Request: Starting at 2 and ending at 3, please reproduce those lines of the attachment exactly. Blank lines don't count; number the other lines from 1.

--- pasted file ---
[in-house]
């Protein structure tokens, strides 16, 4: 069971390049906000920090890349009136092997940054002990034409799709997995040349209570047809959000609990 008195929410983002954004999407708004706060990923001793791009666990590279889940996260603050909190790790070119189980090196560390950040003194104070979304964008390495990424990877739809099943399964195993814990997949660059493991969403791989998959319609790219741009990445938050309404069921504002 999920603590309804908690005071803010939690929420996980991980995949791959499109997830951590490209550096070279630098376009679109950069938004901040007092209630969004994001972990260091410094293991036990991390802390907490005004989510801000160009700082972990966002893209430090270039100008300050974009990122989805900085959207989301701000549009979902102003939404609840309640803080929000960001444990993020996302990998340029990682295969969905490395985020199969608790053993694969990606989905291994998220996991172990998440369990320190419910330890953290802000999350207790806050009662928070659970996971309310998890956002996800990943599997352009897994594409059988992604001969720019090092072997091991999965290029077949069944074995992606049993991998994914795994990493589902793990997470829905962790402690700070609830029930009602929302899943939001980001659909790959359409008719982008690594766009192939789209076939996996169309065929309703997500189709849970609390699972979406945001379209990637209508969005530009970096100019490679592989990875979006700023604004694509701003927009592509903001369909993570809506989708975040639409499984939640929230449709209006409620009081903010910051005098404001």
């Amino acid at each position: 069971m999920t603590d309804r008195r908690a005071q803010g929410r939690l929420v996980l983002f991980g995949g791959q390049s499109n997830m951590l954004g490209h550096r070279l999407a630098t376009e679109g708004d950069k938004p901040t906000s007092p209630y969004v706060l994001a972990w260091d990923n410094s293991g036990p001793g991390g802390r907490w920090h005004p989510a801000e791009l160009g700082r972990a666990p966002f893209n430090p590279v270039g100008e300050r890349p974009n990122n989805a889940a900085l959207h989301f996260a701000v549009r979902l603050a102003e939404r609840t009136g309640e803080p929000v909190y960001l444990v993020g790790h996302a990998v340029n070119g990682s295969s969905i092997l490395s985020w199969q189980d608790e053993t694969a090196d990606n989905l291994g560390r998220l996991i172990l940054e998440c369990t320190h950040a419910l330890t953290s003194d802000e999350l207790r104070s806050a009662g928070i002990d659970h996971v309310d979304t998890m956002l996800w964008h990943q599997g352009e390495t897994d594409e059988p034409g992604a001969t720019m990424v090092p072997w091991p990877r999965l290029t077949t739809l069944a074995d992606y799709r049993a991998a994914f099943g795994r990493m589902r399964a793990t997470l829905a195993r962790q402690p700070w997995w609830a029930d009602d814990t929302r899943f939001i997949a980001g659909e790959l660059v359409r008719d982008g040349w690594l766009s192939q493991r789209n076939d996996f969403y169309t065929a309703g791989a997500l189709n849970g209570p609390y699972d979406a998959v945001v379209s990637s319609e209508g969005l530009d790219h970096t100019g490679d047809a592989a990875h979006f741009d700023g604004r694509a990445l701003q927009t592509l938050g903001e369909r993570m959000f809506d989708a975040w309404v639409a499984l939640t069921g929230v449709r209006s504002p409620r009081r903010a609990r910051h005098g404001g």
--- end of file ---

């Protein structure tokens, strides 16, 4: 069971390049906000920090890349009136092997940054002990034409799709997995040349209570047809959000609990 008195929410983002954004999407708004706060990923001793791009666990590279889940996260603050909190790790070119189980090196560390950040003194104070979304964008390495990424990877739809099943399964195993814990997949660059493991969403791989998959319609790219741009990445938050309404069921504002 999920603590309804908690005071803010939690929420996980991980995949791959499109997830951590490209550096070279630098376009679109950069938004901040007092209630969004994001972990260091410094293991036990991390802390907490005004989510801000160009700082972990966002893209430090270039100008300050974009990122989805900085959207989301701000549009979902102003939404609840309640803080929000960001444990993020996302990998340029990682295969969905490395985020199969608790053993694969990606989905291994998220996991172990998440369990320190419910330890953290802000999350207790806050009662928070659970996971309310998890956002996800990943599997352009897994594409059988992604001969720019090092072997091991999965290029077949069944074995992606049993991998994914795994990493589902793990997470829905962790402690700070609830029930009602929302899943939001980001659909790959359409008719982008690594766009192939789209076939996996169309065929309703997500189709849970609390699972979406945001379209990637209508969005530009970096100019490679592989990875979006700023604004694509701003927009592509903001369909993570809506989708975040639409499984939640929230449709209006409620009081903010910051005098404001």
């Amino acid at each position: 069971m999920t603590d309804r008195r908690a005071q803010g929410r939690l929420v996980l983002f991980g995949g791959q390049s499109n997830m951590l954004g490209h550096r070279l999407a630098t376009e679109g708004d950069k938004p901040t906000s007092p209630y969004v706060l994001a972990w260091d990923n410094s293991g036990p001793g991390g802390r907490w920090h005004p989510a801000e791009l160009g700082r972990a666990p966002f893209n430090p590279v270039g100008e300050r890349p974009n990122n989805a889940a900085l959207h989301f996260a701000v549009r979902l603050a102003e939404r609840t009136g309640e803080p929000v909190y960001l444990v993020g790790h996302a990998v340029n070119g990682s295969s969905i092997l490395s985020w199969q189980d608790e053993t694969a090196d990606n989905l291994g560390r998220l996991i172990l940054e998440c369990t320190h950040a419910l330890t953290s003194d802000e999350l207790r104070s806050a009662g928070i002990d659970h996971v309310d979304t998890m956002l996800w964008h990943q599997g352009e390495t897994d594409e059988p034409g992604a001969t720019m990424v090092p072997w091991p990877r999965l290029t077949t739809l069944a074995d992606y799709r049993a991998a994914f099943g795994r990493m589902r399964a793990t997470l829905a195993r962790q402690p700070w997995w609830a029930d009602d814990t929302r899943f939001i997949a980001g659909e790959l660059v359409r008719d982008g040349w690594l766009s192939q493991r789209n076939d996996f969403y169309t065929a309703g791989a997500l189709n849970g209570p609390y699972d979406a998959v945001v379209s990637s319609e209508g969005l530009d790219h970096t100019g490679d047809a592989a990875h979006f741009d700023g604004r694509a990445l701003q927009t592509l938050g903001e369909r993570m959000f809506d989708a975040w309404v639409a499984l939640t069921g929230v449709r209006s504002p409620r009081r903010a609990r910051h005098g404001g």